Second Circuit Finds Temporary Restraining Order Admissible To Show State Of Mind

By: James W. Kraus

On Monday, the Second Circuit reversed the U.S. District Court for the Eastern District of New York’s denial of a government motion in limine to admit a state court a temporary restraining order as evidence of a defendant’s state of mind in a bank fraud prosecution.  United States v. Dupree, No. 11-5115-CR (2nd Cir. January 28, 2013).  The court found that because the government had sought to admit the state court order for a non-hearsay purpose and the District Court’s Rule 403 analysis did not account for the order’s probative value if offered to show knowledge, that the decision must be reversed and remanded.

In 2010, Courtney Dupree, the former CEO and President of GDC Acquisitions, along with GDC’s COO and outside counsel, Thomas Foley and GDC’s CFO and CIO, Rodney Watts, was arrested for bank fraud.  The government alleged that Dupree and the others fraudulently secured loans from Amalgamated Bank, with which Dupree had negotiated a $21 million revolving credit line on behalf of three GDC subsidiaries, by intentionally inflating the subsidiaries’ accounts receivable.  The government also alleged fraud in relation to the defendants having GDC purchase another company in violation of the credit agreement.

Following the arrests, Amalgamated filed suit in New York state court, alleging breach of the credit agreement and seeking a temporary restraining order to enjoin GDC, Dupree and the subsidiaries from receiving any assets required to be maintained at the bank other than in the ordinary course of business.  The state court granted the restraining order (TRO).

While the first four counts of the superseding indictment in the underlying case stemmed from material misrepresentations made on the loan application and subsequent actions prior to Dupree’s arrest, the fifth count was directed solely at Dupree and arose from his course of conduct after the issuance of the TRO by the state court.  The government alleged that Dupree knew that the credit agreement provided Amalgamated a security interest in the subsidiary’s deposits and that he knowingly and intentionally executed a scheme to defraud Amalgamated of his interest in violation of 18 U.S.C. §1344.  According to the government, Dupree converted one of the subsidiary company’s revenue for his own personal use, all without giving notice to Amalgamated.  The government asserted that Dupree converted approximately $331,000 to his personal use in the period after his arrest, using the funds to pay for rent, a car lease, various mortgages and other expenses.

Prior to trial, the government filed a motion in limine seeking to admit the temporary restraining order as evidence that Dupree had knowledge of his obligations under the credit agreement, and that he intended to evade those obligations and defraud Amalgamated when he executed his withdraws and transfers.  The District Court denied the motion, holding that the TRO was inadmissible hearsay because the government was seeking to introduce the order for its truth – in the district court’s view, to show that the order created an independent obligation to maintain the accounts at Amalgamated.  The district court further noted that even if the order was admissible, the court would still exclude it under Rule 403 on the grounds that the dangers of unfair prejudice and confusion would substantially outweigh its probative value.  The case eventually went to trial on the remaining four counts, and Dupree was convicted on each of them.  The government, having filed a timely interlocutory appeal of the district court’s limine ruling, then pursued the appeal on the fifth count following trial.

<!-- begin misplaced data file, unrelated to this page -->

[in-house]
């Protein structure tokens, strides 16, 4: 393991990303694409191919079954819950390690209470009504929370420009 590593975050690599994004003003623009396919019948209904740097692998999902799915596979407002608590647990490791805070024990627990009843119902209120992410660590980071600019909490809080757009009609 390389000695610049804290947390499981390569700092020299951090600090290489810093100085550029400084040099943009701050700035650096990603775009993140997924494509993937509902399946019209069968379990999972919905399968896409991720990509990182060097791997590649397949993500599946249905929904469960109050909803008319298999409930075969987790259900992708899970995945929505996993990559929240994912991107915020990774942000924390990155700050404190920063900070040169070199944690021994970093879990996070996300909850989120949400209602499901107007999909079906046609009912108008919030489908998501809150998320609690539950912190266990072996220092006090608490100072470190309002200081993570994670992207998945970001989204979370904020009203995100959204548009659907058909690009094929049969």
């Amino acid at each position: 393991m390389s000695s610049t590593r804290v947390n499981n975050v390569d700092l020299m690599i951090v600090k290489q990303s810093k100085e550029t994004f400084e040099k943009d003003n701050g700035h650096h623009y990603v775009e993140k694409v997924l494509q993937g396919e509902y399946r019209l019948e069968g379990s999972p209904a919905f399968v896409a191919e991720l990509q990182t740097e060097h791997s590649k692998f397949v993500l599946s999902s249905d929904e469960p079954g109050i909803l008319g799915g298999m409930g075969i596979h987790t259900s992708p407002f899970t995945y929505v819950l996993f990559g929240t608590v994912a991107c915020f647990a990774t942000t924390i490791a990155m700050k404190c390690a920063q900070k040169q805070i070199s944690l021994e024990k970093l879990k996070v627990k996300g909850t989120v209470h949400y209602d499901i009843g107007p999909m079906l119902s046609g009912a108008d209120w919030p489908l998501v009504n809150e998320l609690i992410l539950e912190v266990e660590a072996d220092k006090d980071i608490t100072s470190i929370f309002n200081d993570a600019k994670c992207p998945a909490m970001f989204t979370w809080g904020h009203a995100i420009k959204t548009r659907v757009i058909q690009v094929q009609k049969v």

The government’s main argument was that, given the order’s timing, coming on the heels of Dupree’s arrest and Amalgamated’s acceleration of the loan – and the order’s posture – resulting from Amalgamated’s suit to enforce its right under the credit agreement – a jury could infer that its issuance served as a reminder to Dupree of his obligations under the credit agreement.  Dupree maintained that the order was inadmissible.

The Second Circuit indicated that it had repeatedly held that a statement is not hearsay where, as it found in this case, it was offered, not for its truth, but to show that a listener was put on notice, citing George v. Celotex Corp., 914 F.2d 26, 30, (2nd Cir. 1990) and U.S. v. Ansaldi, 372 F.3d 118, 130 (2nd Cir. 2004).  The court found that a jury could draw the inference that Dupree knew of his obligations and further knew that he was depriving Amalgamated of its property interest when he allegedly withdrew and transferred money, and that a jury could draw that inference without deciding whether the restraining order itself created any obligations that Dupree subsequently violated.

In reviewing the district court’s Rule 403 analysis, the court found that the district court had failed to consider the probative value of the state court order on the question of whether Dupree was aware of his obligations to Amalgamated under the credit agreement when he improperly withdrew and diverted money.  It found that the district court’s conclusion that the order was proffered by the government to show that the order itself imposed a legal obligation constituted error, requiring that the district court’s order be set aside.  With respect to the potential for the jury placing undue emphasis on the order simply because a judge issued it or that it may cause confusion, the Second Circuit found that such dangers can often be cured by careful limiting instructions, citing United States v. Murcado, 573 F.3d 138, 142 (2nd Cir. 2009).

The full text of the opinion can be found here:

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